The transiting exoplanet HD 149026b is an important case for theories of planet formation and planetary structure, for the planet's relatively small size has been interpreted as evidence for a highly metal-enriched composition. We present observations of four transits with the Near-Infrared Camera and Multi-Object Spectrometer (NICMOS) on the Hubble Space Telescope within a wavelength range of 1.1-2.0 μm. Analysis of the light curve gives the most precise estimate yet of the stellar mean density, ρ* = 0.497+0.0042-0.057 g cm-3. By requiring agreement between the observed stellar properties (including ρ*) and stellar evolutionary models, we refine the estimate of the stellar radius: R* = 1.5410.046 -0.042 Rȯ. We also find a deeper transit than has been measured at optical and mid-infrared wavelengths. Taken together, these findings imply a planetary radius of Rp = 0.8130.027 -0.025 RJup, which is larger than earlier estimates. Models of the planetary interior still require a metal-enriched composition, although the required degree of metal enrichment is reduced. It is also possible that the deeper NICMOS transit is caused by wavelength-dependent absorption by constituents in the planet's atmosphere, although simple model atmospheres do not predict this effect to be strong enough to account for the discrepancy. We use the four newly measured transit times to compute a refined transit ephemeris.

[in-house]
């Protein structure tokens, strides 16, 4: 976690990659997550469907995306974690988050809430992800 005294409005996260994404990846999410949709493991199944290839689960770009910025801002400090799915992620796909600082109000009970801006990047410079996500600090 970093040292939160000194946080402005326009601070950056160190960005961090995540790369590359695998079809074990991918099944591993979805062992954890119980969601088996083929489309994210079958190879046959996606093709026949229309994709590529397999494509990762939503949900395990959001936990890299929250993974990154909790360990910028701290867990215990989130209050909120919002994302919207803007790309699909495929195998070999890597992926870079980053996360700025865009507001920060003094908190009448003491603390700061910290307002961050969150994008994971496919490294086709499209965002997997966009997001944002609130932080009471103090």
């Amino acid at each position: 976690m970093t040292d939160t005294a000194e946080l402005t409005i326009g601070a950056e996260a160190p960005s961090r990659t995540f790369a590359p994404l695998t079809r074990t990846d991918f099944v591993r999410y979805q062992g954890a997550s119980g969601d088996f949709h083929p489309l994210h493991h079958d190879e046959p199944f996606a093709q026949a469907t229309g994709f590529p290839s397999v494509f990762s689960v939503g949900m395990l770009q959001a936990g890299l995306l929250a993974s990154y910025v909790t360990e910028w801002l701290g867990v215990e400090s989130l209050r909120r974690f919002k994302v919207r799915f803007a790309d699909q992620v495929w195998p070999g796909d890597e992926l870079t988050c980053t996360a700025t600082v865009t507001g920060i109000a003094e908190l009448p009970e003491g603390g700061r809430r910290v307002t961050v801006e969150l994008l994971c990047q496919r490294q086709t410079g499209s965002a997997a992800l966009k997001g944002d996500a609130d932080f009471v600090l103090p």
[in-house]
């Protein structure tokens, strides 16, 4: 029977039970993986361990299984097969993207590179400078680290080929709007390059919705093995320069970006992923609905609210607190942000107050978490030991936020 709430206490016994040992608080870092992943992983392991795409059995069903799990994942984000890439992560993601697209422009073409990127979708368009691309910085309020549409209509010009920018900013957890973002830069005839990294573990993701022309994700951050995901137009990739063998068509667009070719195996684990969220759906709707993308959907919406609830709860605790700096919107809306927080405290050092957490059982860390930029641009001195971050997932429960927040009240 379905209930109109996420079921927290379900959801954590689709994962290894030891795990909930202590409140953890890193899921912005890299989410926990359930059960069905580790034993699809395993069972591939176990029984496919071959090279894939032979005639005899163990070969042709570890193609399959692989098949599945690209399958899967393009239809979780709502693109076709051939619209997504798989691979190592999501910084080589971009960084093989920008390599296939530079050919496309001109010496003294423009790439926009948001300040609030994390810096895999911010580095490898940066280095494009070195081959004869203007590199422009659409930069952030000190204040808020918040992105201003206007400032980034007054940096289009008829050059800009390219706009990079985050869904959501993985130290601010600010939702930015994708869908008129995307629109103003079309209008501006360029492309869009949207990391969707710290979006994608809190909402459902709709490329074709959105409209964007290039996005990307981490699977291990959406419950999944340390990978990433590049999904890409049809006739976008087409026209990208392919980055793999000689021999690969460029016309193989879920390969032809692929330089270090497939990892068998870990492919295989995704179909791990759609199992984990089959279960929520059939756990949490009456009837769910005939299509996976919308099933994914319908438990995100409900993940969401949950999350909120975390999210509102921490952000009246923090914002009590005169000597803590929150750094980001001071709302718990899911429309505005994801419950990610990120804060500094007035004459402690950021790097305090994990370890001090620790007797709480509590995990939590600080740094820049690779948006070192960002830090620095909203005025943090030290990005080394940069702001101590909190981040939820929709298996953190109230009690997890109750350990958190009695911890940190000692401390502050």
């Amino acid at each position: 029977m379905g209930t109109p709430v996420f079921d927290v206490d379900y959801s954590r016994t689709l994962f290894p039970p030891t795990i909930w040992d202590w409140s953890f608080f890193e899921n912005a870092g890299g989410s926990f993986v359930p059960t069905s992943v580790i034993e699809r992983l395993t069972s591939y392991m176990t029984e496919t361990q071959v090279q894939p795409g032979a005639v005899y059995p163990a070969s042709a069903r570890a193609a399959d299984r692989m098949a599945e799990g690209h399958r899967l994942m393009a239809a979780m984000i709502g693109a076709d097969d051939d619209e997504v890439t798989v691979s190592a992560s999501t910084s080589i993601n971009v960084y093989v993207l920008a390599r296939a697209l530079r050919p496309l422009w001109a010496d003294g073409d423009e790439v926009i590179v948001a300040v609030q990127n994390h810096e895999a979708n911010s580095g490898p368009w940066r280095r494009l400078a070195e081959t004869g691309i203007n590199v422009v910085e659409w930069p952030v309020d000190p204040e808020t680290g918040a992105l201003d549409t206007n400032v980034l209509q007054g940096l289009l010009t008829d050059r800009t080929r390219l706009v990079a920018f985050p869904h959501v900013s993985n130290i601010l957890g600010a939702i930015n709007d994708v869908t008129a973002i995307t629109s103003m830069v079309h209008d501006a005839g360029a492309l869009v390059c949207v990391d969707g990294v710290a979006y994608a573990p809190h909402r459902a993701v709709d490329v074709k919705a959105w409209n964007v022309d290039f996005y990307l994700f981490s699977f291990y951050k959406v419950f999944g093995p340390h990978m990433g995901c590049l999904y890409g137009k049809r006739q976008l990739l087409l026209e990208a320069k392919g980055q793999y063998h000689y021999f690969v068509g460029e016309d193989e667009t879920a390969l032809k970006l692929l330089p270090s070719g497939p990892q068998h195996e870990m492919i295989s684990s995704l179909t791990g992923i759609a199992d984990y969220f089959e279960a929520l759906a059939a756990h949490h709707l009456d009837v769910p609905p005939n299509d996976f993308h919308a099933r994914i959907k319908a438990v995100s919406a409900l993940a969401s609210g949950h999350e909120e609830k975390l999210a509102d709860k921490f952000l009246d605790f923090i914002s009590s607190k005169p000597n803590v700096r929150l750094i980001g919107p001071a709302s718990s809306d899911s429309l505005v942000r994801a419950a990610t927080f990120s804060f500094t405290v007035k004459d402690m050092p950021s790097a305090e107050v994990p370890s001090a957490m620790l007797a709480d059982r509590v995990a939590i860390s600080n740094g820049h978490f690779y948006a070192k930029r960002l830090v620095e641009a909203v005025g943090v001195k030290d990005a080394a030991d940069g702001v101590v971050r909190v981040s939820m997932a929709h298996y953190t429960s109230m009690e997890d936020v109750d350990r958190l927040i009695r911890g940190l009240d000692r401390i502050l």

All Science Journal Classification (ASJC) codes
- Astronomy and Astrophysics
- Space and Planetary Science